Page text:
Skip: I’m afraid that I got a little serious, and you know, it’s true about the internet being democratization in a big way. And certainly with viral effect, you know, if you do something really interesting it can get out there really quickly to a lot of people. When we started doing TVTV there was something really thrilling about going out, having just made videos for a really long time in my lifetime–for three years–and just dealing with people who were like me, and then realizing that this camera that I was holding was going to reach millions of people at one time, all at the same time, throughout the whole country. And it was thrilling and it was powerful. It’s really scary, cause I had to do a good job, keep it in focus, people would see, clean the lens, things like that. We were prevented from getting on the media a lot. And like The 90’s, the show that Tom produced that we also all participated in, after we had this one controversial show, we were cut off. I mean, clearly when big corporations control the media it’s gonna keep the message on their message. The pitfall of the internet is how do you make an impact when there’s so many choices? How do you if you work really hard on something and you want people to see it, you have to have a lot of capital to back it up to publicize it so people know it’s out there. So there’s still the same sort of limitations. I was just in these Balkan countries teaching people how to use video and putting them on the internet. And here’s people who are like cousins of each other, who live together, who look very similar to each other. But they’re culturally different. And there’s borders between them that they place. And the internet erases these borders. That’s fantastic. But if you want to make a big impact, you still need power and money and we hope that we learn from history, except we look at the Vietnam War and what a mistake that was and we’re stuck in that right now. So that’s why I feel very serious because it dramatizes our powerlessness and how do we–everybody I know happens to be a better decider than the president of the United States. Everybody I know and probably everybody here. But how do we get ourself into this terrible situation? This is bigger, I’m sorry about that.
18:50Copy video clip URL Amy: I think that’s a really good point and I also think that the internet, while it offers the sense of being ubiquitous and totally democratic, that it’s still owned by corporations so that there’s a level of censorship there that’s always sort of threatening, not only that, but that’s not the same around the world. Other countries are dealing with a great deal of censorship, so there’s this sense that here in the U.S. we think it offers this real media freedom and yet there’s this shadow of state and corporate censorship around the world. You know, one of the things that I got really curious in watching this program is the transformation from this initial collective activity that you were doing to these other projects that you moved into. And how that happened, like what happened to the original guerrilla television movement and how that informed then your later work? How you moved away from these early collectives into this secondary sort of career like with Camcorder Network, or with the work you’re doing with the documentary pieces that you’re doing.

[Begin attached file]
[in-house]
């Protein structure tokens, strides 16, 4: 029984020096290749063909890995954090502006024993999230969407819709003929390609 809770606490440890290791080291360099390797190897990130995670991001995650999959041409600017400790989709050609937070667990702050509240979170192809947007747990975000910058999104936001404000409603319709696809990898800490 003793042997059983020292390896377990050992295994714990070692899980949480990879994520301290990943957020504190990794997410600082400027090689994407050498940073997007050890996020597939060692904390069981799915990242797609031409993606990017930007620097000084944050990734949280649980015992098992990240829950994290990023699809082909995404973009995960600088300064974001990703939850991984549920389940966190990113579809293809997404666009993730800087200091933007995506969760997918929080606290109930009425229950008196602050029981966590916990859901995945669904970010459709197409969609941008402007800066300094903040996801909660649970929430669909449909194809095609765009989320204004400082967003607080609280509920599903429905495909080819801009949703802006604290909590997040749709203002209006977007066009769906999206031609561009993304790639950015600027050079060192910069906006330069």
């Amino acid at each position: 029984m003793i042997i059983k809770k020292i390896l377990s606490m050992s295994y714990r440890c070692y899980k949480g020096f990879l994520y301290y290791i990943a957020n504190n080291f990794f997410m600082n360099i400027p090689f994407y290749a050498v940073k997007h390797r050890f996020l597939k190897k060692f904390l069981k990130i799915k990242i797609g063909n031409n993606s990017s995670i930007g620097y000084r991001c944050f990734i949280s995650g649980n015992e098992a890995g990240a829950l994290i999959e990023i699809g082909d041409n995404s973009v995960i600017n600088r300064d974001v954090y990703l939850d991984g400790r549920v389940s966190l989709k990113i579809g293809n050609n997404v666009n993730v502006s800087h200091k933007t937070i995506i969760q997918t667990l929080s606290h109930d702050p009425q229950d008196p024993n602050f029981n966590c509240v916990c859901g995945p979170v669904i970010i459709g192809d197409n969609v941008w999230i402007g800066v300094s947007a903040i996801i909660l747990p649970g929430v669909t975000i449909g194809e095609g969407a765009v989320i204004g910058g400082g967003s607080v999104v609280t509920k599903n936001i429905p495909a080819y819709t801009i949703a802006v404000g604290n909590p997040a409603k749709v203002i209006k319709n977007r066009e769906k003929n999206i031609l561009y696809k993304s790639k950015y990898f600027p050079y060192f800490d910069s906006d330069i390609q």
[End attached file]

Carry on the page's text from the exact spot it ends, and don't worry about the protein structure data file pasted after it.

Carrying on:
20:20Copy video clip URL Nancy: I feel like I’ve a lot of continuity. I feel like it’s not that different. I worked with a group of people from the beginning and…
Tom: We’re still here.
Nancy: You can’t get rid of them! But it’s true, what I had in mind… I feel like the thread, the thread continues from the Videofreex all the way up through The 90’s. And Camnet, was always, I felt, a collective effort. Of course I always like them to do what I say, but you can’t always get that. But yes, and I didn’t move on into anything really lucrative or have any kind of really great successful career but I’m still here, so. I don’t know. Ok.
Chip: I would say also that a creative collaboration is a really special kind of interaction and it’s difficult to maintain it over a long period of time. And if there’s not an economic structure to maintain it, in other words, if you’re in a band the band gets a name, it becomes very successful and there’s a huge incentive to keep doing that. Even though the spark of the creative interaction might not be there anymore. And I think all of us continue, have continued to work, I know I have, collaboratively, but Ant Farm, you know, really, was only this moment in time. It was ten years, which was a long period of time, but it wasn’t, in a sense, sustainable longer than that.